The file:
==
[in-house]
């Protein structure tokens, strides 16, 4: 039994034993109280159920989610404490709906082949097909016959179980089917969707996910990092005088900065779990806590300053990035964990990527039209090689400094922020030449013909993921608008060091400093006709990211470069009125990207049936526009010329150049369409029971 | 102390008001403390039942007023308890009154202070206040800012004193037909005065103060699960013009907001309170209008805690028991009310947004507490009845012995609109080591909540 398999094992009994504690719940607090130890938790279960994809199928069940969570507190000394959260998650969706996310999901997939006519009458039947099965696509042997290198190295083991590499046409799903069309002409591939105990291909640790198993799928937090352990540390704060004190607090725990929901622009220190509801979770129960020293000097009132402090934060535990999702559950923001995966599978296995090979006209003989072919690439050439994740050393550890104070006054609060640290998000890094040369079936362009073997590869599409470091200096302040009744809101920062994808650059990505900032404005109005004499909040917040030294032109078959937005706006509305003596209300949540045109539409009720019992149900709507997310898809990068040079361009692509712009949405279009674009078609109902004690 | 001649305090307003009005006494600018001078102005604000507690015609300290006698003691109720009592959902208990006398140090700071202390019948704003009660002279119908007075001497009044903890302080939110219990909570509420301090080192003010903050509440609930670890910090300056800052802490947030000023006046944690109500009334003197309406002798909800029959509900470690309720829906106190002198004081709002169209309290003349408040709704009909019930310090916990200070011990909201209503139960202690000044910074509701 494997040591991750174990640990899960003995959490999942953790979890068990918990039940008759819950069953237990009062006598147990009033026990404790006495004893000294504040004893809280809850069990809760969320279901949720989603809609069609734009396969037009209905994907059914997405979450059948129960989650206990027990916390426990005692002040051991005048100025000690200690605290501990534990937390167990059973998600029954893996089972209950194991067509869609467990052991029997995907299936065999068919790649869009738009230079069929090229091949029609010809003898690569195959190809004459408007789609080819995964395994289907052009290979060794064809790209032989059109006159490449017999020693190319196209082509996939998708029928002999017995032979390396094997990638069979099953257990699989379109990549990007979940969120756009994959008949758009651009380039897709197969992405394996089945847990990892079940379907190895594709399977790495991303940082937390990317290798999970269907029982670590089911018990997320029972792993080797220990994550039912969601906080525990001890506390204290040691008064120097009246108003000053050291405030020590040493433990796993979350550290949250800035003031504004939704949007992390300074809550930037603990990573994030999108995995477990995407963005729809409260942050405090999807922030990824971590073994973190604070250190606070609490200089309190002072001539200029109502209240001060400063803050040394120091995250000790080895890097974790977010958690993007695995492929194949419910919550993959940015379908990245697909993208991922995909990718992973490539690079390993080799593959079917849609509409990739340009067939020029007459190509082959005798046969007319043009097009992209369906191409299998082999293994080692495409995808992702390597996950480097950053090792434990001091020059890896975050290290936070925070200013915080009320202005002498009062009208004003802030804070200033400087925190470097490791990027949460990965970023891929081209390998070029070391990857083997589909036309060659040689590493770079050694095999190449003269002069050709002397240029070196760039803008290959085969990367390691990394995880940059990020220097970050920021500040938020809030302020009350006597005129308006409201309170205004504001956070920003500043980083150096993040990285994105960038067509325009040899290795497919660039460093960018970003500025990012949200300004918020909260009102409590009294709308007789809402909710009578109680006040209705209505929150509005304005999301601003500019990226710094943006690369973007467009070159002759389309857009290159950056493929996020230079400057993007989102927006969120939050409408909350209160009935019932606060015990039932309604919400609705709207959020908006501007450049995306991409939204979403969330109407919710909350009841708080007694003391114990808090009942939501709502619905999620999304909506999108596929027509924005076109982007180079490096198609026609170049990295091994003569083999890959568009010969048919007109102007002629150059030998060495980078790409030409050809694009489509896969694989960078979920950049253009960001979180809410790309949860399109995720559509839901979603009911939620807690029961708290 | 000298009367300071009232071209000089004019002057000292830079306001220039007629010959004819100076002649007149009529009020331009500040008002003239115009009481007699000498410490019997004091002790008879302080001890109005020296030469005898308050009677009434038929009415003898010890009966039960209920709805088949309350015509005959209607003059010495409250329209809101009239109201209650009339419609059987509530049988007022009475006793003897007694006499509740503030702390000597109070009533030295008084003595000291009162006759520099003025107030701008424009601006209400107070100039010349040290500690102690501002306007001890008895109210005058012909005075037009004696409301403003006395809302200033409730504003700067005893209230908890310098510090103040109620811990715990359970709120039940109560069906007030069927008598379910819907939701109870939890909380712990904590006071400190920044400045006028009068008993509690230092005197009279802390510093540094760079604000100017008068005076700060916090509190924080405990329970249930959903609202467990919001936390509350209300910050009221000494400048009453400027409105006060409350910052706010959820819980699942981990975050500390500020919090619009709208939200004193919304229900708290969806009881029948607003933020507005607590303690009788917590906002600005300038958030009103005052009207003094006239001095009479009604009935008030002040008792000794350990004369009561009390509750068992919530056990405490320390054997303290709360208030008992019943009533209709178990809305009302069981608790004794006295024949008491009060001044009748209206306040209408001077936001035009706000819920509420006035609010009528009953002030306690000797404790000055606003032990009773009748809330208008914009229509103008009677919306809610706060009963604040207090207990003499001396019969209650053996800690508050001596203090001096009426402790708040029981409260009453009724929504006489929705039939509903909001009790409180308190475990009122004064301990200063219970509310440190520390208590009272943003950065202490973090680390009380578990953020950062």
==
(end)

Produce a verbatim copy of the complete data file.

[in-house]
């Protein structure tokens, strides 16, 4: 039994034993109280159920989610404490709906082949097909016959179980089917969707996910990092005088900065779990806590300053990035964990990527039209090689400094922020030449013909993921608008060091400093006709990211470069009125990207049936526009010329150049369409029971 | 102390008001403390039942007023308890009154202070206040800012004193037909005065103060699960013009907001309170209008805690028991009310947004507490009845012995609109080591909540 398999094992009994504690719940607090130890938790279960994809199928069940969570507190000394959260998650969706996310999901997939006519009458039947099965696509042997290198190295083991590499046409799903069309002409591939105990291909640790198993799928937090352990540390704060004190607090725990929901622009220190509801979770129960020293000097009132402090934060535990999702559950923001995966599978296995090979006209003989072919690439050439994740050393550890104070006054609060640290998000890094040369079936362009073997590869599409470091200096302040009744809101920062994808650059990505900032404005109005004499909040917040030294032109078959937005706006509305003596209300949540045109539409009720019992149900709507997310898809990068040079361009692509712009949405279009674009078609109902004690 | 001649305090307003009005006494600018001078102005604000507690015609300290006698003691109720009592959902208990006398140090700071202390019948704003009660002279119908007075001497009044903890302080939110219990909570509420301090080192003010903050509440609930670890910090300056800052802490947030000023006046944690109500009334003197309406002798909800029959509900470690309720829906106190002198004081709002169209309290003349408040709704009909019930310090916990200070011990909201209503139960202690000044910074509701 494997040591991750174990640990899960003995959490999942953790979890068990918990039940008759819950069953237990009062006598147990009033026990404790006495004893000294504040004893809280809850069990809760969320279901949720989603809609069609734009396969037009209905994907059914997405979450059948129960989650206990027990916390426990005692002040051991005048100025000690200690605290501990534990937390167990059973998600029954893996089972209950194991067509869609467990052991029997995907299936065999068919790649869009738009230079069929090229091949029609010809003898690569195959190809004459408007789609080819995964395994289907052009290979060794064809790209032989059109006159490449017999020693190319196209082509996939998708029928002999017995032979390396094997990638069979099953257990699989379109990549990007979940969120756009994959008949758009651009380039897709197969992405394996089945847990990892079940379907190895594709399977790495991303940082937390990317290798999970269907029982670590089911018990997320029972792993080797220990994550039912969601906080525990001890506390204290040691008064120097009246108003000053050291405030020590040493433990796993979350550290949250800035003031504004939704949007992390300074809550930037603990990573994030999108995995477990995407963005729809409260942050405090999807922030990824971590073994973190604070250190606070609490200089309190002072001539200029109502209240001060400063803050040394120091995250000790080895890097974790977010958690993007695995492929194949419910919550993959940015379908990245697909993208991922995909990718992973490539690079390993080799593959079917849609509409990739340009067939020029007459190509082959005798046969007319043009097009992209369906191409299998082999293994080692495409995808992702390597996950480097950053090792434990001091020059890896975050290290936070925070200013915080009320202005002498009062009208004003802030804070200033400087925190470097490791990027949460990965970023891929081209390998070029070391990857083997589909036309060659040689590493770079050694095999190449003269002069050709002397240029070196760039803008290959085969990367390691990394995880940059990020220097970050920021500040938020809030302020009350006597005129308006409201309170205004504001956070920003500043980083150096993040990285994105960038067509325009040899290795497919660039460093960018970003500025990012949200300004918020909260009102409590009294709308007789809402909710009578109680006040209705209505929150509005304005999301601003500019990226710094943006690369973007467009070159002759389309857009290159950056493929996020230079400057993007989102927006969120939050409408909350209160009935019932606060015990039932309604919400609705709207959020908006501007450049995306991409939204979403969330109407919710909350009841708080007694003391114990808090009942939501709502619905999620999304909506999108596929027509924005076109982007180079490096198609026609170049990295091994003569083999890959568009010969048919007109102007002629150059030998060495980078790409030409050809694009489509896969694989960078979920950049253009960001979180809410790309949860399109995720559509839901979603009911939620807690029961708290 | 000298009367300071009232071209000089004019002057000292830079306001220039007629010959004819100076002649007149009529009020331009500040008002003239115009009481007699000498410490019997004091002790008879302080001890109005020296030469005898308050009677009434038929009415003898010890009966039960209920709805088949309350015509005959209607003059010495409250329209809101009239109201209650009339419609059987509530049988007022009475006793003897007694006499509740503030702390000597109070009533030295008084003595000291009162006759520099003025107030701008424009601006209400107070100039010349040290500690102690501002306007001890008895109210005058012909005075037009004696409301403003006395809302200033409730504003700067005893209230908890310098510090103040109620811990715990359970709120039940109560069906007030069927008598379910819907939701109870939890909380712990904590006071400190920044400045006028009068008993509690230092005197009279802390510093540094760079604000100017008068005076700060916090509190924080405990329970249930959903609202467990919001936390509350209300910050009221000494400048009453400027409105006060409350910052706010959820819980699942981990975050500390500020919090619009709208939200004193919304229900708290969806009881029948607003933020507005607590303690009788917590906002600005300038958030009103005052009207003094006239001095009479009604009935008030002040008792000794350990004369009561009390509750068992919530056990405490320390054997303290709360208030008992019943009533209709178990809305009302069981608790004794006295024949008491009060001044009748209206306040209408001077936001035009706000819920509420006035609010009528009953002030306690000797404790000055606003032990009773009748809330208008914009229509103008009677919306809610706060009963604040207090207990003499001396019969209650053996800690508050001596203090001096009426402790708040029981409260009453009724929504006489929705039939509903909001009790409180308190475990009122004064301990200063219970509310440190520390208590009272943003950065202490973090680390009380578990953020950062």